We all know that to lose weight, you have to work out, right? But the New York Times recently reported on a new study showing that couch potatoes who started an exercise program got fitter, but fatter. So, should you throw your Nikes in the garbage? Absolutely not, and I'll tell you why.
It's an old story. Eating is so easy, and exercise is so hard. If you spend 45 minutes in the gym, you must have burned a thousand calories. And that tiny little sandwich you just got at Panera? That's probably like two hundred calories, right? Try switching those amounts and you'd be a lot closer to the mark.
Additionally, most people give themselves a lot more diet leeway when they're exercising. They feel like a little sweating entitles them to carte blanche when it comes time for their next meal. Most Americans also have diets that draw heavily from processed foods with tons of fillers and additives. Put all that together and you've got yourself a recipe for weight gain, even if you're working out and becoming more fit.
The recent study, published in The Journal of Strength and Conditioning Research, made no mention of what kind of diet the women in the study ate, or what their eating habits were, but the results are hard to dismiss. According to The New York Times, "Almost 70 percent of the women had added at least some fat mass during the program, and several had gained as much as 10 pounds, most of which was from fat, not added muscle."
The truth is, tons of people aren't eating well. Whether it's fast food, snacks, pre-packaged frozen meals, or "diet" food, if you aren't focusing on whole and responsibly farmed foods, you're eating things that aren't good for you. In his bestselling book "Clean", Alejandro Junger, M.D. explains that "diets in America are substandard, lacking essential nutrients due to soil depletion, unnatural growing conditions, and global toxicity. Instead, Americans are eating too many processed foods loaded with chemicals, simple carbohydrates, and fats designed in laboratories."
Ok, that sounds completely sucky, but what does that have to do with losing weight?
If you're eating mostly processed foods with all that toxic junk in it, you're not ever gonna feel that great. Also, because processed food is so nutrient deficient, you'll end up eating more to feel satisfied. Dylan Schenk, certified nutritionist, explains, "Many processed foods have added sugar, salt, and gluten, which makes them higher in calories and fat, and harder to digest. Whole, unprocessed foods are lower in calories and higher in key nutrients, such as vitamins, minerals, and fiber. When you choose whole foods, you can actually eat more and be satiated."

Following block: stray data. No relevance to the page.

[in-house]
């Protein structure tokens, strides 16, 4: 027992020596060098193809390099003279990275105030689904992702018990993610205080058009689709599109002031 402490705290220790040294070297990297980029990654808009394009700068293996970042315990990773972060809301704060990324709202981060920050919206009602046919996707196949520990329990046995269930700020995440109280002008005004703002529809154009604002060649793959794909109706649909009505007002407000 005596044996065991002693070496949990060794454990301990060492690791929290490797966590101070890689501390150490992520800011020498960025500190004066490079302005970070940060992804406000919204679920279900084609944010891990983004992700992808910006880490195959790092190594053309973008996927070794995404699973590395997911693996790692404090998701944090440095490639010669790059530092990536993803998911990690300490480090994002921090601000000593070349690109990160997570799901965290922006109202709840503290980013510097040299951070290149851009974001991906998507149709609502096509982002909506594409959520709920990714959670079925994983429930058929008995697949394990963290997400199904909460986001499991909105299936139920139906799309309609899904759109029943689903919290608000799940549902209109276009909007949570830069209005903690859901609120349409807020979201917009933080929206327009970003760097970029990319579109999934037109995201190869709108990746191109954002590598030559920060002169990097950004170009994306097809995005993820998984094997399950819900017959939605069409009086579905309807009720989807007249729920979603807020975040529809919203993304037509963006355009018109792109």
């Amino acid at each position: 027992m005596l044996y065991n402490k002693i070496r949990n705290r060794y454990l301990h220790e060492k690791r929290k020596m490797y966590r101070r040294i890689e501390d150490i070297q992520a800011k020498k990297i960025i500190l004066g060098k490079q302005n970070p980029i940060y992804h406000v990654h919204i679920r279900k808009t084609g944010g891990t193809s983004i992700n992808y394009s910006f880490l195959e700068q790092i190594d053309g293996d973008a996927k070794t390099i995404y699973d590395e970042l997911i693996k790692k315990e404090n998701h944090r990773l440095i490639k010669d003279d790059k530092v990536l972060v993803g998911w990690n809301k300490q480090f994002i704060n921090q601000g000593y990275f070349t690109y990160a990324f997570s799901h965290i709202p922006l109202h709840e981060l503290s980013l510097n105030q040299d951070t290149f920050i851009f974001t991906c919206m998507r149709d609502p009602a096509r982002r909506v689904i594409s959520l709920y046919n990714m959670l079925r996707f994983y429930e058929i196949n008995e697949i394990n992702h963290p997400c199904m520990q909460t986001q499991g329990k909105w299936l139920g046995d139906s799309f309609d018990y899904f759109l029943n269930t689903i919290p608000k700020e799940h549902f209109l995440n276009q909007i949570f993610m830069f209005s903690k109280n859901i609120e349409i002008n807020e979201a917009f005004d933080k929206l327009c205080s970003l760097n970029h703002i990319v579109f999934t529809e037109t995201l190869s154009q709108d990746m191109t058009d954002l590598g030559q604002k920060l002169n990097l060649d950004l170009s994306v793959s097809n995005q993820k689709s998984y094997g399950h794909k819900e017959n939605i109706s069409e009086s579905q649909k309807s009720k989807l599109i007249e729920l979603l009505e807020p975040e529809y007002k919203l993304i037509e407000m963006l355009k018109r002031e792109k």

Additionally, eating crap can even cause you to give in to cravings more often and eat when you're not hungry. Dr. Junger says "the standard American diet, with its quantities of refined grains and sugars and engineered, processed foods, has also created a roller-coaster ride of cravings and energy swings."
Obviosuly, that's all super terrible. So, how do we fix it? What kinds of food do we need to eat to lose weight? According to Dr. Junger, "one of the most powerful ways you can reduce your exposure to toxins and increase the nutrient content of your food is to spend more on foods with safer pedigrees - when possible, buy fresh foods from local sources." In other words, go to the farmers market. Invest in a CSA share. Research the sources of your animal products. Buy organic. When you go to the grocery store, shop for food around the edges, not in the middle of the store.
If you visit your local farmers market to buy unprocessed ingredients, you can get food that's delicious, nutrient dense, and even support your local economy! You can cook and eat and get full and feel fantastic. Then, take that additional energy and pour it into your workouts for even more caloric expenditure. And that's how you lose weight and keep it off.
If you're eating processed foods and can't lose weight no matter how hard you try, change your diet. Eat clean, exercise, get happy, and watch your self bloom.
Find Sarah at thisfitmom.com
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Image: Sarah Olive Bergeson